Gentiles

Are Gentiles Really Dogs?

Parashat Mishpatim (Exodus 21:1-24:18)

Both the Gospels of Matthew and Mark record Yeshua’s encounter with a Gentile woman who had come to him begging that he exorcise a demon from her daughter. With our modern, egalitarian perception of Yeshua we would think that he would immediately have compassion on this unfortunate girl and agree to help. However, the Gospels record for us what may be the Master’s most shocking response to our Western ears. He told the woman, “It is not right to take the children’s bread and toss it to the dogs” (Matthew 15:26).

Who Are These?

Who Are These?

Parashat Vayechi (Genesis 47:28-50:26)

Torah For The Nations

Torah For The Nations

Parashat Vayelech (Deuteronomy 31:1-31:30)

Parashat Acharei Mot-Kedoshim - Leviticus 16:1-20:27

The Four Prohibitions

After detailing the instructions for the Yom Kippur service, the parashot of Acharei Mot and Kedoshim then hit a series of seemingly unrelated topics concerning a number of different things. For the contemporary reader, particularly to those of us from among the nations, these strange regulations seem completely out of the realm our modern lives. Outside of the obvious ethical principles of forbidden sexual relationships, what possible relevance do these seemingly antiquated ritual concerns have for us today?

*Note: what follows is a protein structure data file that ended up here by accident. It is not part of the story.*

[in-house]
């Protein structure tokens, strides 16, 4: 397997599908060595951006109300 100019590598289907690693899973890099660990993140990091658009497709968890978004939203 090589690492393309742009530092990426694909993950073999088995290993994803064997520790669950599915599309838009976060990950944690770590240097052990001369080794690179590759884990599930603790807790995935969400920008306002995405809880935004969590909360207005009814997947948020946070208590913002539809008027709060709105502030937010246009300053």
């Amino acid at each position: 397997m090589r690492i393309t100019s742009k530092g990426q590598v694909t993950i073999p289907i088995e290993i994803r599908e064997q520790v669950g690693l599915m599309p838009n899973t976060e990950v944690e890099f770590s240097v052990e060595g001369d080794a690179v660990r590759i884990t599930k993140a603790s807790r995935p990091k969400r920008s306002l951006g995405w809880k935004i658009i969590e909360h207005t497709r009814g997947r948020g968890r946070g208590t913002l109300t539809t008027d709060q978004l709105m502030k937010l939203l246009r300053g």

The Fullness of the Gentiles (Parashat Vayechi)

Every Friday night we bless our sons according to this blessing, “May God make you like Ephraim and Manasseh.” What is this whole blessing business that Jacob is doing? What is this pattern of blessing he establishes, and why do we desire our sons to be like Ephraim and Manasseh, rather than Abraham, Isaac, and Jacob or like any of Jacob’s other sons? Speaking of Ephraim, Jacob told Joseph, “His offspring shall become a multitude of nations” (Genesis 48:19).

Parashat Korach - Numbers 16:1-18:32

The Test of Humility

If you've read this week's Torah portion, you already know that the story of Korah is a sad one. But there are many important lessons we can learn from the story of Korah. The primary, and most obvious lesson we can learn from Korah's mistake is in regard to humility. However, a deeper understanding reveals that his lack of humility stemmed from his disregard for mishchah, distinction. Let's explore this further.

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